New book, “War,” compares America’s ghettos to Iraq and Afghanistan

Posted from The Citrus Report

Sebastian Junger, an award-winning author with a new book, War, out now, has some interesting points to make. He spent 15 months embedded with soldiers from the 173rd Airborne Brigade in an isolated and exceedingly violent valley in northeast Afghanistan, an area that is basically at the edge of the world in our minds (thanks to our invasion, the Taliban, etc).

We read in this article on The Reporter that said: Junger looked at statistics from the Center for Disease Control and found that, statistically, it is safer to be deployed to a large and well-protected American military base in Afghanistan or Iraq than to survive unprotected in many parts of America, including some of the East Oakland streets where Raymen died.

“Children in these neighborhoods get assaulted, shot at, traumatized, and then swept up in this arms race of escalation,” said James Garbarino, an expert on trauma at Loyola University in Chicago, who has worked extensively in war zones from Bosnia to Iraq. “Before you know it, you have a war-zone neighborhood. Fear leads to fear, which leads to pre-emptive assault.”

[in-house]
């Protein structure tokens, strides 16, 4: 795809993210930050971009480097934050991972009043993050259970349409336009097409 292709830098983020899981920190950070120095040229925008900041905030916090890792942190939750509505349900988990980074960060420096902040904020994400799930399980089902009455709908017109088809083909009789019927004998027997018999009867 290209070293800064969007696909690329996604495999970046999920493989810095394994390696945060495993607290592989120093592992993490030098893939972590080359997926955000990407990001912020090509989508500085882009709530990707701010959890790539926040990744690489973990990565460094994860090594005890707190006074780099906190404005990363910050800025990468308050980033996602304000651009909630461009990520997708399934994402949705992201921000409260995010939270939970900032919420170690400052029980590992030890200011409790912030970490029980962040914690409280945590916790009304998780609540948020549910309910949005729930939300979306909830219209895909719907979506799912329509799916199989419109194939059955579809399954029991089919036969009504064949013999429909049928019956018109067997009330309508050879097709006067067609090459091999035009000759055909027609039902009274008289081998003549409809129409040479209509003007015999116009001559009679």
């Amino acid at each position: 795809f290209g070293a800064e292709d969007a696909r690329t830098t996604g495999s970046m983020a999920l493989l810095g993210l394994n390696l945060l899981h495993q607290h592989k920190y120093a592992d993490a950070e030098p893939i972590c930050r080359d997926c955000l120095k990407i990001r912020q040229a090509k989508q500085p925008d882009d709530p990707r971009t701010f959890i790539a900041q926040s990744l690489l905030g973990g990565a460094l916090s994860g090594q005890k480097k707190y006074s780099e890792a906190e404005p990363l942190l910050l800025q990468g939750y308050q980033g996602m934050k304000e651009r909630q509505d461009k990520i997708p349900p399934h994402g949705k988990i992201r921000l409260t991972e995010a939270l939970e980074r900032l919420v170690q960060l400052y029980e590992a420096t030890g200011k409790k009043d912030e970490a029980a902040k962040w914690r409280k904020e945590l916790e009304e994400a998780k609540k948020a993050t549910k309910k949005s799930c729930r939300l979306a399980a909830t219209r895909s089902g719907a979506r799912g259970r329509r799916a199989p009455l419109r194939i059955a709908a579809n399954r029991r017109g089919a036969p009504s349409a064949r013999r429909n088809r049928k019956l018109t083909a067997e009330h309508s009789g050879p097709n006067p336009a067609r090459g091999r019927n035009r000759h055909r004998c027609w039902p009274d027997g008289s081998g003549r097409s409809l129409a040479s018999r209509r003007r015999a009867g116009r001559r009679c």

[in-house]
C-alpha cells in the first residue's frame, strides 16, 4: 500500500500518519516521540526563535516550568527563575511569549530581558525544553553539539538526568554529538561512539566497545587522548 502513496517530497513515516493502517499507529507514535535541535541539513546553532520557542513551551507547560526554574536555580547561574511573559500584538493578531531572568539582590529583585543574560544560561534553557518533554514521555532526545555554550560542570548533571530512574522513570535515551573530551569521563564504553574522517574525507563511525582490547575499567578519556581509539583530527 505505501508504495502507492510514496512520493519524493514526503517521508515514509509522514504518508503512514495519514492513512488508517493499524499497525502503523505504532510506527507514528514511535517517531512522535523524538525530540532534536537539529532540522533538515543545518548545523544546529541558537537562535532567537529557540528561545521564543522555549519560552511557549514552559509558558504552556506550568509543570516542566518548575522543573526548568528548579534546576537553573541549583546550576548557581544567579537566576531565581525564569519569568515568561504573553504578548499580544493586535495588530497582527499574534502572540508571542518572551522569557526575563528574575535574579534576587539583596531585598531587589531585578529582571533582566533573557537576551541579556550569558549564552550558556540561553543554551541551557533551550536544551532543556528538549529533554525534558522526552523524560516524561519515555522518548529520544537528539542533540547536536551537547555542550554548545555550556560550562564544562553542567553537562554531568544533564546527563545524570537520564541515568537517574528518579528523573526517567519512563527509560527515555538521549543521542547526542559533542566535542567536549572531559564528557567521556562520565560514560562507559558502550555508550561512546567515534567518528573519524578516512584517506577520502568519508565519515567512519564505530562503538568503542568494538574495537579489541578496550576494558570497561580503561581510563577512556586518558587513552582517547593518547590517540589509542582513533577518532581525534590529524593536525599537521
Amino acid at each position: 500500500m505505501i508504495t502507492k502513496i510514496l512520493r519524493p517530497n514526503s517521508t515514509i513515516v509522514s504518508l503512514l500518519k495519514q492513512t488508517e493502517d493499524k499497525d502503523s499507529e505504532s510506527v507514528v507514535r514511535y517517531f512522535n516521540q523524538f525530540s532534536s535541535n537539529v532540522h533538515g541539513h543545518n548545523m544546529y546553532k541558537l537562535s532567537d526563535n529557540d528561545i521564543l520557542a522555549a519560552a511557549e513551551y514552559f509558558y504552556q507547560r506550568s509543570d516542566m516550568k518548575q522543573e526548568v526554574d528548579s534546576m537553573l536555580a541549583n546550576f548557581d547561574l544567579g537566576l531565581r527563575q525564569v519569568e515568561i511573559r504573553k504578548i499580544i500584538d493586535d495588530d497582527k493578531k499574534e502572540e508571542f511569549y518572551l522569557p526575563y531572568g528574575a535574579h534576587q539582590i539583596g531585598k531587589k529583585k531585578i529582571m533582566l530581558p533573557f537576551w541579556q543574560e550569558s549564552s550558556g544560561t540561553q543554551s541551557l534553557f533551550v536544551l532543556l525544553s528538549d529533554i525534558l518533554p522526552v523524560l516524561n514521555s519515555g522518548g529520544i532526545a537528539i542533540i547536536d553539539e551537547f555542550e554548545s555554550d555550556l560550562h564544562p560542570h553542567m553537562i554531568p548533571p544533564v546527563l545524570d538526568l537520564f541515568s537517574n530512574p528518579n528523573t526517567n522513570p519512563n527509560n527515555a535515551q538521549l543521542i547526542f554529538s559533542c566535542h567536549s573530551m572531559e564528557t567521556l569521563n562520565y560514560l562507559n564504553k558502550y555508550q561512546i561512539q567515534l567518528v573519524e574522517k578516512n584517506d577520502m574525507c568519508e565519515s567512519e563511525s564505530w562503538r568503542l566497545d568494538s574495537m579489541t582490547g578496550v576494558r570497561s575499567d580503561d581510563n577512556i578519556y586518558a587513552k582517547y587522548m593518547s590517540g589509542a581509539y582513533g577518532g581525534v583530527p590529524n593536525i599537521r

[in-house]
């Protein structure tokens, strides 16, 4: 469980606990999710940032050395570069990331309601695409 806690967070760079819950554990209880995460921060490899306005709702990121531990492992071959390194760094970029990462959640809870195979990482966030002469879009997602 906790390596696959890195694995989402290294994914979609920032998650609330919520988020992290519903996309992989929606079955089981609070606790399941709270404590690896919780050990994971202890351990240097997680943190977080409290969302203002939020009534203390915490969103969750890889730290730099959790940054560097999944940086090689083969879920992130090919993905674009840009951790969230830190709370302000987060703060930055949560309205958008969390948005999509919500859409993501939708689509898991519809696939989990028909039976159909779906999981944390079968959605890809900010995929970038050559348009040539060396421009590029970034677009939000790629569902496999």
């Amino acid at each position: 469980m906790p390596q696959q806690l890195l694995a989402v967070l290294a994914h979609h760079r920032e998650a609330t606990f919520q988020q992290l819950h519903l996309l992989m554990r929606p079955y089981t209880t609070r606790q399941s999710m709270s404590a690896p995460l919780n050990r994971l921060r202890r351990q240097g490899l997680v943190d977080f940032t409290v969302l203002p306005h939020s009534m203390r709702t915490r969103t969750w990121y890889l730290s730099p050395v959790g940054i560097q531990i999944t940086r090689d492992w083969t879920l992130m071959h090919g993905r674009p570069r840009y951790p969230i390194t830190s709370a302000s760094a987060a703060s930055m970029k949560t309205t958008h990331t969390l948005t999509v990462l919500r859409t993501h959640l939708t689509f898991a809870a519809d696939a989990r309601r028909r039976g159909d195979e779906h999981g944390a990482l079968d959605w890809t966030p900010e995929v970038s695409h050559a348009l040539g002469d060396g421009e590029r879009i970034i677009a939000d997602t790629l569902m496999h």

The article goes on to talk about how Oakland has become one these cities with self-created war zones, where the same mentalities exist as they do in true war areas. This is just crazy, scary, and sad. This has to change in America for us to survive the 21st Century. Build schools, infrastructure, not go to war. Imagine what 10,000 schools and high-level school teachers would do to both America and Afghanistan? Cheaper than a 10-year war.

Posted By The Citrus Report